Wednesday, May 14, 2014

ER Stories 10: Under the Influence

Note: These posts are intentionally vague (with no names, ages, or dates) so as to protect patient confidentiality. These stories are random and their publication dates have no correlation to the dates they occurred. The photos in this post are from medical websites featuring patients with similar injuries, but by different causes.

Patient comes into the ER with "foot injury".

I am taking Patient's vital signs.

I am impressed with the severity of the wounds on his right foot. They look odd, though and I've never seen wounds quite like them before. Some of his skin is pink and raw, and some of it tan, hard and looks burned.

"What happened?" I ask him, smiling. People usually love to tell their crazy how-I-ended-up-in-your-ER-tonight stories.

He paused.

"I got an infection.." 

That isn't a very helpful description. I figure it's personal and don't pursue it.


Just as I am about to leave, the nurse comes into the room. "I'm just going to look in your pockets here.." she says in a normal, friendly voice and then proceeds to pull two bottles of keyboard cleaner out of this man's pockets. He had a bottle on each side pocket.


Hmm. This "foot injury" is getting quite interesting.


Turns out, Patient got this burn from keyboard cleaners like the ones the nurse pulled out of his pockets.

He huffs the compressed air in them to get high.

A few days prior to his ER visit, he passed out while huffing. The bottle was still spraying when he passed out. The cold, compressed air was concentrated directly on his foot for some time. It burned his skin, giving him second degree frostbite.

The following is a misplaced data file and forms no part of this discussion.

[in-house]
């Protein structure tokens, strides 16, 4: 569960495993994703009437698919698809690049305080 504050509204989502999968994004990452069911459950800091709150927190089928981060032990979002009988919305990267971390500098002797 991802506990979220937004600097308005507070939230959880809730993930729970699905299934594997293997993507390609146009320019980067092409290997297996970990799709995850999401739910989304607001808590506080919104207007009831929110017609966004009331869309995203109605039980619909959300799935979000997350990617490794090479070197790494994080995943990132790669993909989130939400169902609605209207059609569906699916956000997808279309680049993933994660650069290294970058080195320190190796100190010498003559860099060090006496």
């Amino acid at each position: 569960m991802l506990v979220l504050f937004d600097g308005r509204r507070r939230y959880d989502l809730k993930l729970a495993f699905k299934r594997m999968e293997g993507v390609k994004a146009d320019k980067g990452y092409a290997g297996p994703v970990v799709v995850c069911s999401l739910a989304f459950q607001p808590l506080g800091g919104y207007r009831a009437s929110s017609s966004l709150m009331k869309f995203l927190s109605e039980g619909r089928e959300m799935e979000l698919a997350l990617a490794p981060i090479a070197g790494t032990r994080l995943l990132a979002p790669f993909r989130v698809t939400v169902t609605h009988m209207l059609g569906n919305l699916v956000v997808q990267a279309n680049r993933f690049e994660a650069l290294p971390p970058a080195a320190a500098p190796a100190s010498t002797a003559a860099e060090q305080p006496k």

The ER doctor says that if his burn were just a little bit worse, he would have had to been flown to a bigger hospital which has a specialized burn unit. As it is, the doctor predicts he will need skin grafts.


Inhalant abuse is scary, dangerous and, unfortunately, growing more and more common.

Organs damaged by inhalant abuse:

"Inhalant intoxication produces a syndrome similar to alcohol intoxication, consisting of dizziness, incoordination, slurred speech, euphoria, lethargy, slowed reflexes, slowed thinking and movement, tremor, blurred vision, stupor or coma, generalized muscle weakness, and involuntary eye movement (APA, 2000). Inhalant use can result in chemical and thermal burns (Moreno and Beierle, 2007), withdrawal symptoms (Keriotis and Upadhyaya, 2000), persistent mental illness (Jung, Lee, and Cho, 2004), and catastrophic medical emergencies such as ventricular arrhythmias leading to “sudden sniffing death” (Avella, Wilson, and Lehrer, 2006Bowen, Daniel, and Balster, 1999). Inhalant intoxication also increases the risk for fatal injuries from motor vehicle or other accidents (Bowen, Daniel, and Balster, 1999)."

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